Clean Elections, Clean Planet

Clean Elections, Clean Planet
Image credit: Joe Shlabotnik, Creative Commons

Why do clean elections matter for the environment?

From climate change to clean water, from healthy forests to safer food, progress on our most important environmental priorities is being crippled by the outsized role of money in politics. In particular, unbridled corporate funding of electoral campaigns has put politicians in the pocket of polluters.

If we want effective environmental policies, we have to reduce the undue influence that oil companies, corporate polluters and big lobby groups have in blocking good laws from being passed and influencing passage of bills that hurt the public.

One important way to clean up the electoral process is by providing public money for use in election campaigns. Public funds allow candidates to rely less on polluter money to pay for campaigns, and more on donations from grassroots constituents. It helps equalize the playing field between big polluters and ordinary voters, and end the “pay to play” culture of today’s politics.

Why would cleaner elections matter for the planet? In poll after poll, voters say that they care about the environment, but it’s hard to get elected officials to take the lead on and support environmental legislation. Environmental issues often end up taking a back seat to the political priorities proffered by big corporate donors. And by the same token, politicians who are the biggest recipients of polluter money often go to great lengths to quash pro-environment bills. Getting big money out of elections would help give environmental issues a fair shake in government.

The battle for campaign cash disclosure in Minnesota

Levels of special interest money in politics have been increasing in Minnesota. Minnesota League of Women Voters pointed out that, since the Citizens United Supreme Court decision, “independent spenders” (special interests who operate separately from political candidates) have poured billions of dollars into billboards, advertisements and mailings designed to influence elections. In fact, during the last election candidates themselves spent about only $9.6, while independent spenders paid almost $13.9 billion electioneering.

This boom in independent expenditures has occurred against the backdrop of weak transparency laws in Minnesota. A 2013 study by the National Institute on Money in State Politics compared campaign finance disclosure laws in different states and gave Minnesota a grade of F. The main reason for this failing mark is because Minnesota has poor rules around electioneering communications. These are ads that, in the words of the Brennan Center for Justice, “trashes the candidate on election eve.” Often they smear (or glorify) someone running for office, but technically do not urge voters to support or oppose a candidate, thus exploiting a loophole in campaign finance disclosure rules.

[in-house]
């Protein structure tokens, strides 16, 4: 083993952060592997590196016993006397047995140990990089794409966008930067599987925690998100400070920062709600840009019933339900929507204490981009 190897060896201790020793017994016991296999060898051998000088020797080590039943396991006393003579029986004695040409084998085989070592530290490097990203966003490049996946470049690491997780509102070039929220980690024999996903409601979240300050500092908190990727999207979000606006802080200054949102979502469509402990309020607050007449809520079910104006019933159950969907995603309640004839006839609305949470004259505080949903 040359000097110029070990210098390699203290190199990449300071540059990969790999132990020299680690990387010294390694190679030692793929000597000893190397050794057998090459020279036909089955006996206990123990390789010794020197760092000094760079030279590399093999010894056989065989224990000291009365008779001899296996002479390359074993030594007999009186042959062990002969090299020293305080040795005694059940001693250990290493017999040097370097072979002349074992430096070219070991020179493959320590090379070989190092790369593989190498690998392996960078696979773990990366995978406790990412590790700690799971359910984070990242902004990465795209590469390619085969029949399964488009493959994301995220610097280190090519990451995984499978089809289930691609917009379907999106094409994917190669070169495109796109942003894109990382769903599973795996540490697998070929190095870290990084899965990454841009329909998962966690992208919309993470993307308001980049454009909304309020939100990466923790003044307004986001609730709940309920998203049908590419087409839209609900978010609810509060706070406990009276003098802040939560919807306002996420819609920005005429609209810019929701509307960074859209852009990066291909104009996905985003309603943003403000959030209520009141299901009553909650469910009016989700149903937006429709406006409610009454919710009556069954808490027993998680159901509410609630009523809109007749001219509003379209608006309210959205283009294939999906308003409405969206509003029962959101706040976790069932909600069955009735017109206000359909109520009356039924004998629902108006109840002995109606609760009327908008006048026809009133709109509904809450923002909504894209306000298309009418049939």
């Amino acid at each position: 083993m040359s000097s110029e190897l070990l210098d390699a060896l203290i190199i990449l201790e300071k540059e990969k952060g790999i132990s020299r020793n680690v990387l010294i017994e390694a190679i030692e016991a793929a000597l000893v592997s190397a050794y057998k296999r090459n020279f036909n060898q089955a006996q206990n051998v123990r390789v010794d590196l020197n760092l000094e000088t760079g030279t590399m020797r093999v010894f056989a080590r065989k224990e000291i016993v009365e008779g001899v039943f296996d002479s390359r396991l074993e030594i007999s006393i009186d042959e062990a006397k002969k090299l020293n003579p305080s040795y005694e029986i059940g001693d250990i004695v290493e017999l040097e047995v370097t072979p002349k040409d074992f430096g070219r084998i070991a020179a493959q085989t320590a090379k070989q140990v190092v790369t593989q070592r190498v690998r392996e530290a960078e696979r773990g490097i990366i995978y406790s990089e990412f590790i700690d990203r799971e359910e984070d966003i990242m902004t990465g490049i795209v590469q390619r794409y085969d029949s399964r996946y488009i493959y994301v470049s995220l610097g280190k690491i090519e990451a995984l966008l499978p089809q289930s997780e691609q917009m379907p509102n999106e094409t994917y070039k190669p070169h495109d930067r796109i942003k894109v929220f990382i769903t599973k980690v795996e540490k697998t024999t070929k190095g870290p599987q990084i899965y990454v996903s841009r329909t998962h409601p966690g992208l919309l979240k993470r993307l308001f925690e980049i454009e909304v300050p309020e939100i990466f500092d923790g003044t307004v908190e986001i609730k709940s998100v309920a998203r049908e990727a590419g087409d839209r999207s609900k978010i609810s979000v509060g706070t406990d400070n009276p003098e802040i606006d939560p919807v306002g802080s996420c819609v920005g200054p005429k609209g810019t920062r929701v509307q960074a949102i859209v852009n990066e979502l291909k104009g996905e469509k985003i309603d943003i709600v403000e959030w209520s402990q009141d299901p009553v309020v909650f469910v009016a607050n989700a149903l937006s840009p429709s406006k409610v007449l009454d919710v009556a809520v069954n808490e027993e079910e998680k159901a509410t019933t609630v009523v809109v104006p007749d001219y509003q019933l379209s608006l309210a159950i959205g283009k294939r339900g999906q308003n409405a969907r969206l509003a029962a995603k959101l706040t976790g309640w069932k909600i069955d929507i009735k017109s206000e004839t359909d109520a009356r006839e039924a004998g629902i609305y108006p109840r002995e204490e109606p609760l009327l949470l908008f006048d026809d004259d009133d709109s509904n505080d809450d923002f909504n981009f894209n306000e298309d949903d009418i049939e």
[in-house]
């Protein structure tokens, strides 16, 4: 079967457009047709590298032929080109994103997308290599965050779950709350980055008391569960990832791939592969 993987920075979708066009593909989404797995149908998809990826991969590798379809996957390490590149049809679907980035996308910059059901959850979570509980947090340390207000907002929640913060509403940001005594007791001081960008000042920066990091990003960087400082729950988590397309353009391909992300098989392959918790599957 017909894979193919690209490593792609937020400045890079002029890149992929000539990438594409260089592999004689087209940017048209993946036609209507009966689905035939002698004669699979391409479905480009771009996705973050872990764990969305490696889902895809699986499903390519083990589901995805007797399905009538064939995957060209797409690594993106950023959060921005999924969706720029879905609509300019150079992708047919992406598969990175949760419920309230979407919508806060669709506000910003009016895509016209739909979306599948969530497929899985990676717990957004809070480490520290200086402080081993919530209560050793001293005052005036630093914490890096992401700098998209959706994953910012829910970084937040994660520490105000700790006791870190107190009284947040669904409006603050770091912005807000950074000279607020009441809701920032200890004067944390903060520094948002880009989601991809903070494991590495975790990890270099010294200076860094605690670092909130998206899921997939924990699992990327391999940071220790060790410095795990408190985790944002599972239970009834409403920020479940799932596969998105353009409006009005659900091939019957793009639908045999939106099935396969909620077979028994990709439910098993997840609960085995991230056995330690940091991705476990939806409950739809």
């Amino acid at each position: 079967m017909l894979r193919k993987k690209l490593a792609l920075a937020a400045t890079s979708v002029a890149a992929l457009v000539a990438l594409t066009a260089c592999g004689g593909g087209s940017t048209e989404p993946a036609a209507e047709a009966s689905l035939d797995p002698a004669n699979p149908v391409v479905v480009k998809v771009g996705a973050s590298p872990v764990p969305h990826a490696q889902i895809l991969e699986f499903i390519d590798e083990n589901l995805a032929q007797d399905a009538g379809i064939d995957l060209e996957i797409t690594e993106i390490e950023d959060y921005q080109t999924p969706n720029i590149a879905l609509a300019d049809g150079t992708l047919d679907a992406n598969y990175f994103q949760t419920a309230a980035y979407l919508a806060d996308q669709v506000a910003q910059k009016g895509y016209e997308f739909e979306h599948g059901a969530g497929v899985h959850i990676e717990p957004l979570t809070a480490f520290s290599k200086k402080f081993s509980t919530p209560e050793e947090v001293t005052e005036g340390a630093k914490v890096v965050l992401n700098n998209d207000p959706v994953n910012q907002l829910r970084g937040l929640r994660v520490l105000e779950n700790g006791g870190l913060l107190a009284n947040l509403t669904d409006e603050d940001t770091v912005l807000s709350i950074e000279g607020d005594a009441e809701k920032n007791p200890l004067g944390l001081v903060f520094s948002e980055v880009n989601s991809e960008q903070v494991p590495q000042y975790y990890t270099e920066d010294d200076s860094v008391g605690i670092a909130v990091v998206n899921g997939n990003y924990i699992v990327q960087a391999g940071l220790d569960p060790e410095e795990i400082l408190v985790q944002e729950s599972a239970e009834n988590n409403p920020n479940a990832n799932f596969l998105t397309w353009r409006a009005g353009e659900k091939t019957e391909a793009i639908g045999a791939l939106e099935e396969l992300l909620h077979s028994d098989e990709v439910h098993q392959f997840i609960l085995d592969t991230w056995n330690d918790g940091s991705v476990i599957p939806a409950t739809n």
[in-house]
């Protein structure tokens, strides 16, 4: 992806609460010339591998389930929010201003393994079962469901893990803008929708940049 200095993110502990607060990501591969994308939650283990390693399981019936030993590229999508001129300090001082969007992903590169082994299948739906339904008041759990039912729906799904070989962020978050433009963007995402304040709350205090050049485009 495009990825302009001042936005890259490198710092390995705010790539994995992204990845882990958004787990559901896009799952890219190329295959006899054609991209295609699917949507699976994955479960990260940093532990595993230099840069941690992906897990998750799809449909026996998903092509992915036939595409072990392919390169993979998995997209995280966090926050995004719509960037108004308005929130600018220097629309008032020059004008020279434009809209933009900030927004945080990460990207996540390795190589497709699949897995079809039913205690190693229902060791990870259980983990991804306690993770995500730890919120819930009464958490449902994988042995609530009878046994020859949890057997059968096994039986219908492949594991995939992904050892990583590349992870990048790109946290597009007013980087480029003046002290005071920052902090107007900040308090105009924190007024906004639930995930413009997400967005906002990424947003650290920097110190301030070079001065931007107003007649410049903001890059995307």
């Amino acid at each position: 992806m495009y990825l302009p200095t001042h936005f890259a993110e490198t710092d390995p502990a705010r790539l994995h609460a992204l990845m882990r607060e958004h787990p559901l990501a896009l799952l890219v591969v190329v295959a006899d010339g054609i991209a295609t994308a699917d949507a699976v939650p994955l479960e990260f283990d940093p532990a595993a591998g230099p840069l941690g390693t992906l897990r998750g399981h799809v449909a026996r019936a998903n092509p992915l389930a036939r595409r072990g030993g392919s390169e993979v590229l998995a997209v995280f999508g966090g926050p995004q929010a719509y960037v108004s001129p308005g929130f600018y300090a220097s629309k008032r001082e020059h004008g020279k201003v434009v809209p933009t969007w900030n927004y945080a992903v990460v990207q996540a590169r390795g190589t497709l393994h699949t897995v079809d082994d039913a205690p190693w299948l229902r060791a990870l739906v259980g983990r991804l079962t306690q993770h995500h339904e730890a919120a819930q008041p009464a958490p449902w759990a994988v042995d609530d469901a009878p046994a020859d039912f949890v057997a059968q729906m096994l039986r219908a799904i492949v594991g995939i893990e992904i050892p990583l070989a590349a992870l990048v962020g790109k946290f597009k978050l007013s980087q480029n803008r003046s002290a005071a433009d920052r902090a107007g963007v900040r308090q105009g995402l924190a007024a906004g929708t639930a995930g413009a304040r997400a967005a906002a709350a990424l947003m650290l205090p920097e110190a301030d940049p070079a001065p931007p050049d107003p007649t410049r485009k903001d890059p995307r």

In May 2014, the Minnesota legislature considered a bill that would have gone a long way in fixing this problem: HF (House File) 1944 and its companion bill in the State Senate, SF 1915. This proposed law would have tightened up many of the big loopholes in the state’s disclosure laws, including the one mentioned above. If enacted, it would have helped Minnesota voters learn more about which special interests are giving how much to which candidates. Shining light on the dark money — money from undisclosed, often non-local sources — can help ordinary voters hold politicians and polluters accountable.

Unfortunately, despite the efforts of Friends of the Earth Action, Common Cause the League of Women Voters, and other allies, the Minnesota legislature did not pass either bill.  Although we are disappointed at the ultimate result, we believe that the organizing and groundwork we helped lay has strengthened the movement in support of clean elections in Minnesota.  Case in point: our April 30 Rally and Lobby Day, an event FOE co-sponsored with several other groups, which turned out 150 people, including 9 Minnesota legislators.

Zoe Lundy, one of our field organizers described the day:

There were no remaining chairs as concerned citizens overflowed into the hallway. The room felt electric with energy and activism. Colorful signs protesting big money lined the walls, and T-shirts showing members’ group affiliation were abundant. The room fell silent as speakers began to address the crowd…

A long line of MN House and Senate members then came to the podium to speak in favor of our bills. One after one, they thanked the room full of concerned citizens for rallying to get big money out of politics, noting that our grassroots lobbying effort is what will be needed to move House votes in support…

David Zwick, who serves on the national board of directors of Friends of the Earth, walked to the podium with every eye in the room gazing on over 500 postcards fanned out in his hands and another several hundred posted to the wall behind him. These were cards signed by Minnesota members of Friend of the Earth Action in just the last week, asking the Minnesota House leadership to bring HF 1944, the disclosure bill, to a vote.

“Why do our members feel this way? Because they know that this is about more than good government, as important as that is. We know that protecting our environment and health depends on reducing the role of big money in politics,” Zwick said.

And it’s not just environmental causes at stake, Zwick emphasized. “Will we be able to reduce poverty and growing inequality so people have a fair chance in life?” The flood of special interest money in politics, Zwick said, “has become the biggest single barrier to positive change.”